I’ve always figured that I could tinker with my mobile devices however I see fit, as long as I’m not infringing on some other laws about invasion of privacy or anything like that. It seems that the United States government agrees with me, because it has now been ruled that jailbreaking an iPhone is perfectly legal… however, the same isn’t true when it comes to other devices, like the iPad.
According to the US Copyright Office, the act of jailbreaking a mobile phone does not violate any copyright laws. If you happen to use a jailbroken iPhone to side-load some illegally-acquired applications, that’s still illegal, but the actual jailbreaking itself is fine. However, the US Copyright Office does say that this ruling does not apply to tablets, including the iPad. They say that the “category of tablets is difficult to define,” so they haven’t made any sort of over-arching statement about that product category yet.
The issue at hand was described as thus:
“Computer programs that enable wireless telephone handsets to execute lawfully obtained software applications, where circumvention is accomplished for the sole purpose of enabling interoperability of such applications with computer programs on the telephone handset.”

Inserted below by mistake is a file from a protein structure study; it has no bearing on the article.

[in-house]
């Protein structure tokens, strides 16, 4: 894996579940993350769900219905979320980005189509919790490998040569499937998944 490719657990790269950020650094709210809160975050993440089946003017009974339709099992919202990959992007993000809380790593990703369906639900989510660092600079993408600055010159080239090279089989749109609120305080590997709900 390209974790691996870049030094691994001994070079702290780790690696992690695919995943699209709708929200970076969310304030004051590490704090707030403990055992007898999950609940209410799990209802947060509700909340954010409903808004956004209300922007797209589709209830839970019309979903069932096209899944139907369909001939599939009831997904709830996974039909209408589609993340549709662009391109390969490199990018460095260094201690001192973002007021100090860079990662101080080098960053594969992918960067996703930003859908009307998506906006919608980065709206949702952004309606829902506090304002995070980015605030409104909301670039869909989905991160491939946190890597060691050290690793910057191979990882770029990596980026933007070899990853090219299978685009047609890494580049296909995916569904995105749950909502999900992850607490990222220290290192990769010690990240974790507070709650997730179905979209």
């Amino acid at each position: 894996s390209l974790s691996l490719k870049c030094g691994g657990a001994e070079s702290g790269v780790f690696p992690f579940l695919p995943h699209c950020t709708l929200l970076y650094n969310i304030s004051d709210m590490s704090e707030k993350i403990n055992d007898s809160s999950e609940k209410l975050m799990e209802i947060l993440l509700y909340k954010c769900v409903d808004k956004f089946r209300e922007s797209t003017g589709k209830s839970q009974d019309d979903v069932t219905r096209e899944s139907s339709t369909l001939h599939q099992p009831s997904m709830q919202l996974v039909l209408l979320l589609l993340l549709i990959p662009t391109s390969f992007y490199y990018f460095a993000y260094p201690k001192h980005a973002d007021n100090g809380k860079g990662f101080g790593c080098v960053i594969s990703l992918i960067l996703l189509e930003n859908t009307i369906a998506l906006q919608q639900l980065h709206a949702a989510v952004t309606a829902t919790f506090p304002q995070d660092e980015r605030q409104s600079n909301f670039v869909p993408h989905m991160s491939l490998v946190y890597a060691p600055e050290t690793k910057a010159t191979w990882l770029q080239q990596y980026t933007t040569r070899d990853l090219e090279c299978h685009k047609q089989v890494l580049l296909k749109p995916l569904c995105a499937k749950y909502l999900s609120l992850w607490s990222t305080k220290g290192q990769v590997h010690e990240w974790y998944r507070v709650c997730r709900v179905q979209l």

The idea is that smartphones could get tied down the manufacturer or carrier to block the installation of certain “software applications,” so the act of jailbreaking to allow this installation becomes fair game under the DMCA. Realistically, given that tablets can be subsidized by carriers and such, I don’t see how they’re legally all that different from their smartphone counterparts. Your thoughts?
The post US Govt: Legal to Jailbreak iPhone, Still Illegal to Jailbreak iPad? appeared first on Mobile Magazine.